In addition, OJJDP is working with the Executive Office for Weed and Seed and HHS to implement the David Olds Nurse Home Visitation Program in six sites. Six hundred low-income, first-time mothers (some of whom are drug addicts) and their babies will be served through this prenatal and early childhood home-visitation program. Through home visits in the first 2 years of a child's life, program nurses work intensively with new mothers to improve key aspects of health and early child development and strengthen the mother's parenting and vocational skills.

In October 1995, OJJDP entered into a 3-year cooperative agreement for a project called Training and Technical Assistance for Family Strengthening, which is being implemented by the University of Utah, Department of Health Education, in Salt Lake City. This project allows the university to continue work it has been conducting since 1990 to identify the most effective family programs for the prevention of delinquency. This project is designed to help close the gap between the state of research and the state of practice in family-focused prevention. The university will synthesize and disseminate information about model family strengthening programs through training and technical assistance and the development of written materials.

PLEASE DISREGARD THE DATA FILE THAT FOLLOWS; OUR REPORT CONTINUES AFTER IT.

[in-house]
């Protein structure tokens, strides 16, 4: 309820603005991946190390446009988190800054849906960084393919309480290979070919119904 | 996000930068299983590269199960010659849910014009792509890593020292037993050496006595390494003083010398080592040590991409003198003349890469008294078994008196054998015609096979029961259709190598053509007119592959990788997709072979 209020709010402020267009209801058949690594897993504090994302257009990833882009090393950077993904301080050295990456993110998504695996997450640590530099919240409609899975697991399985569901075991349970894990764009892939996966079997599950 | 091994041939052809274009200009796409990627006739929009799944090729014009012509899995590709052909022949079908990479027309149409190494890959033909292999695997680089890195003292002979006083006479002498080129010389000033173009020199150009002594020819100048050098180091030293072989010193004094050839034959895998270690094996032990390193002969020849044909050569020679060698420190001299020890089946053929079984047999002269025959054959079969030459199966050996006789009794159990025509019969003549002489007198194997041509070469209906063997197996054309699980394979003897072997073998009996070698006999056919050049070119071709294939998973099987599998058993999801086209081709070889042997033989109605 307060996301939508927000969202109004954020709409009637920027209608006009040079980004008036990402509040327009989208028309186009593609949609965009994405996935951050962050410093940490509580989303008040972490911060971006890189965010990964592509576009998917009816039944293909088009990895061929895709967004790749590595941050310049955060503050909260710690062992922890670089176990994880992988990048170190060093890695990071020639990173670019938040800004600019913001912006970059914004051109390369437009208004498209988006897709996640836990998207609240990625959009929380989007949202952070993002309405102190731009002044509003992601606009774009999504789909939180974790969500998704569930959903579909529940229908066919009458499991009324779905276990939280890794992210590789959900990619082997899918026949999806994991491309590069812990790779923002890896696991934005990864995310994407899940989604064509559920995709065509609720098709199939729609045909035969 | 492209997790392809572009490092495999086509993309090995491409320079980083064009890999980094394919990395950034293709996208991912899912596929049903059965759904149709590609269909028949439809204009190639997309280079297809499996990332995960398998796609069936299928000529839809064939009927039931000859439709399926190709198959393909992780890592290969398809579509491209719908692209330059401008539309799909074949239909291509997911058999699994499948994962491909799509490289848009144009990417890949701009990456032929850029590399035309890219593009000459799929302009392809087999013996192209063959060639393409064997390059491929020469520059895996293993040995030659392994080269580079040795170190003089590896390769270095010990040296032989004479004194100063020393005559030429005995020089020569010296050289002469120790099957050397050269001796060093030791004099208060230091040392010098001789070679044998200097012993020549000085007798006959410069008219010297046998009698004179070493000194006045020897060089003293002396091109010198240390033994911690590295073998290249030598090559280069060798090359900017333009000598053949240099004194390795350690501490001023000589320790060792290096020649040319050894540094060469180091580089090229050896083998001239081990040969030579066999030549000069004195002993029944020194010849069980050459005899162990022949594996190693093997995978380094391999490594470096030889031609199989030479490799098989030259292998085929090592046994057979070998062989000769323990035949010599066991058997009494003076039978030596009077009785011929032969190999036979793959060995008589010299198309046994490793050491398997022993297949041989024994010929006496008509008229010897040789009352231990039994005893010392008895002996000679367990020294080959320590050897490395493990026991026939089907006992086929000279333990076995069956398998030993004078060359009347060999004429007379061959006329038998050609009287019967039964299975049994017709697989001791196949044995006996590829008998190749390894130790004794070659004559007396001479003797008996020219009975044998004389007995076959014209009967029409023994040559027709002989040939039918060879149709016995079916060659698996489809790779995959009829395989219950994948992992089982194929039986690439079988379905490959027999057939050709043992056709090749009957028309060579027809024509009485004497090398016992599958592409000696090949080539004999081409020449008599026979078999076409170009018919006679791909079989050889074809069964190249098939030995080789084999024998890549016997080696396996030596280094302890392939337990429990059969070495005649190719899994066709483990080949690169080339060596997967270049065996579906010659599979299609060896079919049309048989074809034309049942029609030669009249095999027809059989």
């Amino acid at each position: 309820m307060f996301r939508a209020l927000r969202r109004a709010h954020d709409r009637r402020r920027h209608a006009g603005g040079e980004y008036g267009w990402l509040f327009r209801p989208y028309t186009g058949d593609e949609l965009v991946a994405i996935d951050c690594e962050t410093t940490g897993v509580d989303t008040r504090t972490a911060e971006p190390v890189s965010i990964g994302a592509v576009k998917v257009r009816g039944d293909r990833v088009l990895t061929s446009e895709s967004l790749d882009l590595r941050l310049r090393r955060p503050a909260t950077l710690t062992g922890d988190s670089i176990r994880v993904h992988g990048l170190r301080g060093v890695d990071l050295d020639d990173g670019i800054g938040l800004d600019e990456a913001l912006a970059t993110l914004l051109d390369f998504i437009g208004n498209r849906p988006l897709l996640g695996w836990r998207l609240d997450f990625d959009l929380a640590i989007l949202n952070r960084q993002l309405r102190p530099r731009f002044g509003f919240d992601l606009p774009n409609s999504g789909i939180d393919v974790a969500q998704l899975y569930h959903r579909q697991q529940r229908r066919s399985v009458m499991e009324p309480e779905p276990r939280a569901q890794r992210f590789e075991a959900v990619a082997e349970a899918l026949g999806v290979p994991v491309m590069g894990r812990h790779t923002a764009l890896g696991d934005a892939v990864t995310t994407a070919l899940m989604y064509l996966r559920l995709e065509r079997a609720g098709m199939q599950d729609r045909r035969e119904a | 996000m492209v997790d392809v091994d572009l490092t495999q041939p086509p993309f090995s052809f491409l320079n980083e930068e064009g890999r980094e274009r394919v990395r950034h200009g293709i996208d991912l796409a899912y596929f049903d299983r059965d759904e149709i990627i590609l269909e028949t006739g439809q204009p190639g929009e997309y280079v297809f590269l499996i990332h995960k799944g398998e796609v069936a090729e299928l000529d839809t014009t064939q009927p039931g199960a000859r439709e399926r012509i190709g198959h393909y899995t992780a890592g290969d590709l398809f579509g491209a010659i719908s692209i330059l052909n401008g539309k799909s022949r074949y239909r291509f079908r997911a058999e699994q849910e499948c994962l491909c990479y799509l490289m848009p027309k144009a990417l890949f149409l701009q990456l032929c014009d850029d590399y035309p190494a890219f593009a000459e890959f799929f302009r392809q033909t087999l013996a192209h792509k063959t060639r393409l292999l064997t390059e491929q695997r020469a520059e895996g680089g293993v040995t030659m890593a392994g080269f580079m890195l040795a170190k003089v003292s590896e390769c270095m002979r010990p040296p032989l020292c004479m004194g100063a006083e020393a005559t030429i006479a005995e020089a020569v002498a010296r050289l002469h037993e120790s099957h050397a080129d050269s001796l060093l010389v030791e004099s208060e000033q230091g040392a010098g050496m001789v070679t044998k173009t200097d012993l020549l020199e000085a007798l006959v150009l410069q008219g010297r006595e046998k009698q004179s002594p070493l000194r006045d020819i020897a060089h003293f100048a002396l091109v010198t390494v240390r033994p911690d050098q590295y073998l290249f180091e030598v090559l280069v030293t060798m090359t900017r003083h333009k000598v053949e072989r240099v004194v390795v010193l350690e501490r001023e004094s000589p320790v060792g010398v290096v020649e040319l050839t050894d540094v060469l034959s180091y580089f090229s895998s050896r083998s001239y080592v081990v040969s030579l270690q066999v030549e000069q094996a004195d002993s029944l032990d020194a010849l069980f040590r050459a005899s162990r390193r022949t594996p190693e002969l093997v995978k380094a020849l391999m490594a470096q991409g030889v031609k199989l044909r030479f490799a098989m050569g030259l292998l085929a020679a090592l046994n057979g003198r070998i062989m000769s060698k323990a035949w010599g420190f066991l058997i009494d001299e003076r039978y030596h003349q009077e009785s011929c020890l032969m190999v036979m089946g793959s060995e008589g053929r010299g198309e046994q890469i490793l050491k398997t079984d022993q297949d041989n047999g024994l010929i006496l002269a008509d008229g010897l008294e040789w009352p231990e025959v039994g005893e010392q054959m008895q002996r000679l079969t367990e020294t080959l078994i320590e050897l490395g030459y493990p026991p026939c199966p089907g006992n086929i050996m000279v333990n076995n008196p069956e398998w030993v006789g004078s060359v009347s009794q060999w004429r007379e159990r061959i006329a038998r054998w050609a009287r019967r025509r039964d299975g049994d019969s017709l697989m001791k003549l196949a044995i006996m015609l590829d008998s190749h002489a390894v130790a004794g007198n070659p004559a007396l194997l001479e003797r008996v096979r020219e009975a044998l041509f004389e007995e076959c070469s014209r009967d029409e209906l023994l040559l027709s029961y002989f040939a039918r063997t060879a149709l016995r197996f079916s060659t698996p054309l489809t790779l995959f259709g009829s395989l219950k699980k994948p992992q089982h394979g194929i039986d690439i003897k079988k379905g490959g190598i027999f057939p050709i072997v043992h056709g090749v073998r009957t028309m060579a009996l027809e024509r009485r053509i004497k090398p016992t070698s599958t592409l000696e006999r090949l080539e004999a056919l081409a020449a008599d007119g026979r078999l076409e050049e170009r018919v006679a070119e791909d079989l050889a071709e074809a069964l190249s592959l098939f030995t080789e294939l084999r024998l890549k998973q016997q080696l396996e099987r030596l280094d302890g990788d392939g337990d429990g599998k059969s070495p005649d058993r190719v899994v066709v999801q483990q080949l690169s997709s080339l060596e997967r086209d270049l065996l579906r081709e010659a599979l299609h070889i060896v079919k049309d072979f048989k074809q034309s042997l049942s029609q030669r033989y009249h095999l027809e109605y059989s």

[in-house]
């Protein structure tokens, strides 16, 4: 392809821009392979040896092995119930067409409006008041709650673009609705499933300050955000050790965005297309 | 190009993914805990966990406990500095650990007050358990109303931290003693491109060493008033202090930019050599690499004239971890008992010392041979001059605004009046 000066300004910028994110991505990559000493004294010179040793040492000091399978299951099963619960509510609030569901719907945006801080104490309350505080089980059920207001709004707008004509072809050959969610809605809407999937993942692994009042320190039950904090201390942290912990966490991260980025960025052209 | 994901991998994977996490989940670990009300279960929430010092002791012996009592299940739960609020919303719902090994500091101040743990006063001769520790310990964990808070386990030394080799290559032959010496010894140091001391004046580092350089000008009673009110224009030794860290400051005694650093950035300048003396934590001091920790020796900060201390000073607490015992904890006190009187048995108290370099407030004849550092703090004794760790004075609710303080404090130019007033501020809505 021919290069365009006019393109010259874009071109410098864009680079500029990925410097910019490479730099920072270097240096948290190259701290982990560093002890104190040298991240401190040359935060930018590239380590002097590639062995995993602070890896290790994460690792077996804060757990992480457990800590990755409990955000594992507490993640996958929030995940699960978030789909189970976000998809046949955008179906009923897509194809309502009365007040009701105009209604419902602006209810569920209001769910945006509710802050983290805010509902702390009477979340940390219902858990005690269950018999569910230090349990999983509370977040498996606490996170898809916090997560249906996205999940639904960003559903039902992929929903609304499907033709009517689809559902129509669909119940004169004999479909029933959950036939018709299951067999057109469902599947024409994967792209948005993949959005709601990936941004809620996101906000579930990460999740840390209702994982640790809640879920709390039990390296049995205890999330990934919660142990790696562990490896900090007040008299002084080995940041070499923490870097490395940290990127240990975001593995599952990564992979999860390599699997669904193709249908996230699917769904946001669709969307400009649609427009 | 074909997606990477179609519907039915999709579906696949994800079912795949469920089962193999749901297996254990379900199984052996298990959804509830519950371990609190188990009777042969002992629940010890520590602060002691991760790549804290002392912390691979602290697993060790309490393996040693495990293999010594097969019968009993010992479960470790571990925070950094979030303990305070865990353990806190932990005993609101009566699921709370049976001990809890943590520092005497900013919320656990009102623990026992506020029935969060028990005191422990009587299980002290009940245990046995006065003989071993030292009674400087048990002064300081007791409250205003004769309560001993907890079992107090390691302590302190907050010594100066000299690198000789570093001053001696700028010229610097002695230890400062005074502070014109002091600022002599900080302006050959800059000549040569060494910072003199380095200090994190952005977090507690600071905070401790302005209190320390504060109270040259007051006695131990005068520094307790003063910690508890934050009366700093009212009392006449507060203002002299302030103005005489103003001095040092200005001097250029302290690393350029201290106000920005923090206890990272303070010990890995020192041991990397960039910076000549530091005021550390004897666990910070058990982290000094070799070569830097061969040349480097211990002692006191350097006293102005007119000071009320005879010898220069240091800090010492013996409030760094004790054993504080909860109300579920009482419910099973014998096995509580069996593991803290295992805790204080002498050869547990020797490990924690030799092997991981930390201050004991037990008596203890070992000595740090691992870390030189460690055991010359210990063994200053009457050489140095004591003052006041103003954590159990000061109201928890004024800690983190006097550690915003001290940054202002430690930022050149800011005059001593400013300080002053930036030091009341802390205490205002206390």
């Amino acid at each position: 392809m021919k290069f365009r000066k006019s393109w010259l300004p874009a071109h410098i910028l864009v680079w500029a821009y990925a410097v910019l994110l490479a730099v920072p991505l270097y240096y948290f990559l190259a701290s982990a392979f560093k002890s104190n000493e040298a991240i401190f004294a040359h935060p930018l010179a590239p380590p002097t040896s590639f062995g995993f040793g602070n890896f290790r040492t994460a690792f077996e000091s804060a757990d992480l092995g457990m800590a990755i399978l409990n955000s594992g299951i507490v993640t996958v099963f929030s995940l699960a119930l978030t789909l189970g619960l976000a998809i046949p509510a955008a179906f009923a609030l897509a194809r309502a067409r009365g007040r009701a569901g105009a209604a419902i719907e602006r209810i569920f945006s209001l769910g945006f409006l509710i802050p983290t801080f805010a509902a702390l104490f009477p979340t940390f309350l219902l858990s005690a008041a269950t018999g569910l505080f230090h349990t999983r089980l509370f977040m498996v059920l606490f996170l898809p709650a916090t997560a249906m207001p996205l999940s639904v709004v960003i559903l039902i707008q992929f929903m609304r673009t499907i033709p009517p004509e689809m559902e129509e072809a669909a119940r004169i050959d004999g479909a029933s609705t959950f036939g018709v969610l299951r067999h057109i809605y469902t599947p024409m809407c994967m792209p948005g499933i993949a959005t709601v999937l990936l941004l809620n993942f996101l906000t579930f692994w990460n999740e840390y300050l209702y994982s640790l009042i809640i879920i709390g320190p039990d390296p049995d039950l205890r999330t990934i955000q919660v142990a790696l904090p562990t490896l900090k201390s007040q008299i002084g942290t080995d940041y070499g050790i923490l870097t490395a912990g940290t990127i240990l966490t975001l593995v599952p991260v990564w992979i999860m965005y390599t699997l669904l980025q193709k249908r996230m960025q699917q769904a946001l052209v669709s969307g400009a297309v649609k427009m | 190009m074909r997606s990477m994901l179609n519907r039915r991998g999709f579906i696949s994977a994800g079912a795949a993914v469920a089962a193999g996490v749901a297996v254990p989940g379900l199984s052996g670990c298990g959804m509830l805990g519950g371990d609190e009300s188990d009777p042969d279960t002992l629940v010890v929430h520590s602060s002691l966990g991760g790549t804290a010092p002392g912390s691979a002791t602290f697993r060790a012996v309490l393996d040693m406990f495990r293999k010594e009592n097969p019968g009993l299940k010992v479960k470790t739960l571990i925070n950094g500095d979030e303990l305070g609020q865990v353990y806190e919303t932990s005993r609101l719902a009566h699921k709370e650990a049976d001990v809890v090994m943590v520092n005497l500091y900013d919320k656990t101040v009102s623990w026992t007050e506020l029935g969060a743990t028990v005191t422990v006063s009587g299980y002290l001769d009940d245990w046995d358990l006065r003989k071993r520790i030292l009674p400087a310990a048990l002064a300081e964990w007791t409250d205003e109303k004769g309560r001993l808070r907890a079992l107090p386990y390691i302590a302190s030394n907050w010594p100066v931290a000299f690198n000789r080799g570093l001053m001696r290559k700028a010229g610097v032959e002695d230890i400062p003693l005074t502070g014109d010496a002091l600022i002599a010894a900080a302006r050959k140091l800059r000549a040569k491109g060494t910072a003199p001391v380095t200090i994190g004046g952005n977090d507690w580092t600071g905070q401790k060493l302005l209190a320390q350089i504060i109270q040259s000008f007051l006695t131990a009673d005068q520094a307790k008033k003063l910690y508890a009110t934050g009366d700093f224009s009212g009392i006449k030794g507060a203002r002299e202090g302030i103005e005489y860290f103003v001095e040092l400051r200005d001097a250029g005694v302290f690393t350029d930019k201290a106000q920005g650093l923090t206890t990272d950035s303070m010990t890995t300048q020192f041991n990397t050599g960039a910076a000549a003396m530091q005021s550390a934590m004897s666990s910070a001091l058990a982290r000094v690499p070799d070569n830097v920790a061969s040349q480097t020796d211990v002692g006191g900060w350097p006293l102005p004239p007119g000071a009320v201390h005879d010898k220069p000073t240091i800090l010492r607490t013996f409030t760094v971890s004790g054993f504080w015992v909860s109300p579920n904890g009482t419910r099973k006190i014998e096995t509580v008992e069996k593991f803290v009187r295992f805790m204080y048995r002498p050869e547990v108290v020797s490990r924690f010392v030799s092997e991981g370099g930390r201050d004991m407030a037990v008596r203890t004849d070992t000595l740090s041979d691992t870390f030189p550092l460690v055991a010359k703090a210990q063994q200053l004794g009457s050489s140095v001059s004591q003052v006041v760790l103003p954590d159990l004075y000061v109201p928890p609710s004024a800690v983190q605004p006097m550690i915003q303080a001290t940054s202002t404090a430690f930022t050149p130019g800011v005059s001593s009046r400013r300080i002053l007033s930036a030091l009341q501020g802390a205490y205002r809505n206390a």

OJJDP is also funding the Yale/New Haven Child Development-Community Policing (CD-CP) Program to engage community police and mental health professionals in addressing the psychological burdens of increasing levels of community violence on children, families, and communities. The CD-CP Program, a collaborative effort of the New Haven (Connecticut) Department of Police Services and the Child Study Center at the Yale University School of Medicine, serves as a national model for police-mental health partnerships (Marans and Berkman, 1997).

In addition, OJJDP is sponsoring four regional children's advocacy centers to coordinate the response of judicial and social service systems to child abuse. The regional centers act as clearinghouses, distributing resource materials and other tools, providing training and technical assistance, and facilitating information sharing. OJJDP supports the National Network of Children's Advocacy Centers, which provides funding, training, and technical support to local children's advocacy centers. Thanks to such efforts, nearly 300 communities now have children's advocacy centers. Moreover, through OJJDP's support of the National Court Appointed Special Advocates Association, some 700 communities have established court appointed special advocate (CASA) programs providing volunteers to serve as advocates in court proceedings for victims of child abuse (Office of Juvenile Justice and Delinquency Prevention, 1997).

Putting the Plan Into Action
The remaining objectives of the Action Plan focus on mobilizing communities, engaging a variety of disciplines to ensure that research serves as the foundation of program activities, and conducting an outreach campaign on effective strategies to combat juvenile violence.